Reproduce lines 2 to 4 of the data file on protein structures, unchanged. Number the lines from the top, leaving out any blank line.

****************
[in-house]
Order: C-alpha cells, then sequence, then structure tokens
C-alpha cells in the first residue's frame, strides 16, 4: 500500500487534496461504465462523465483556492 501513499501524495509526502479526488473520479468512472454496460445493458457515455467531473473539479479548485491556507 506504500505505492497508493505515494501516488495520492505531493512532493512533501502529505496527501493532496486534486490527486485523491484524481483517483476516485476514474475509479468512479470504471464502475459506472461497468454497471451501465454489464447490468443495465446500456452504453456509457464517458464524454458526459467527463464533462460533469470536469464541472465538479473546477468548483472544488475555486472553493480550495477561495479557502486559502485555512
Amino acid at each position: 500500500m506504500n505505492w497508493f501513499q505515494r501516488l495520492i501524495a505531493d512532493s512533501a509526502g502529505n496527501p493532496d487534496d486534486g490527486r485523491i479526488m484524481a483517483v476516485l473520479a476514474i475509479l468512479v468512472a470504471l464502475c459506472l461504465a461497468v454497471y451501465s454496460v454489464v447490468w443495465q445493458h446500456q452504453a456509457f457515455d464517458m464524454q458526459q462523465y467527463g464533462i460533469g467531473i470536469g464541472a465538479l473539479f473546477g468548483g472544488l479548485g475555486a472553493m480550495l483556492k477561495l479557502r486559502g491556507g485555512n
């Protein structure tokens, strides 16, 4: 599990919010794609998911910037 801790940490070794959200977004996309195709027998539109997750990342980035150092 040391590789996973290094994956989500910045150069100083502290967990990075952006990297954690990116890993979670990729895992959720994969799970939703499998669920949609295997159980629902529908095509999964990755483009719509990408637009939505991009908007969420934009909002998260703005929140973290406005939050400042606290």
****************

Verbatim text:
Order: C-alpha cells, then sequence, then structure tokens
C-alpha cells in the first residue's frame, strides 16, 4: 500500500487534496461504465462523465483556492 501513499501524495509526502479526488473520479468512472454496460445493458457515455467531473473539479479548485491556507 506504500505505492497508493505515494501516488495520492505531493512532493512533501502529505496527501493532496486534486490527486485523491484524481483517483476516485476514474475509479468512479470504471464502475459506472461497468454497471451501465454489464447490468443495465446500456452504453456509457464517458464524454458526459467527463464533462460533469470536469464541472465538479473546477468548483472544488475555486472553493480550495477561495479557502486559502485555512
Amino acid at each position: 500500500m506504500n505505492w497508493f501513499q505515494r501516488l495520492i501524495a505531493d512532493s512533501a509526502g502529505n496527501p493532496d487534496d486534486g490527486r485523491i479526488m484524481a483517483v476516485l473520479a476514474i475509479l468512479v468512472a470504471l464502475c459506472l461504465a461497468v454497471y451501465s454496460v454489464v447490468w443495465q445493458h446500456q452504453a456509457f457515455d464517458m464524454q458526459q462523465y467527463g464533462i460533469g467531473i470536469g464541472a465538479l473539479f473546477g468548483g472544488l479548485g475555486a472553493m480550495l483556492k477561495l479557502r486559502g491556507g485555512n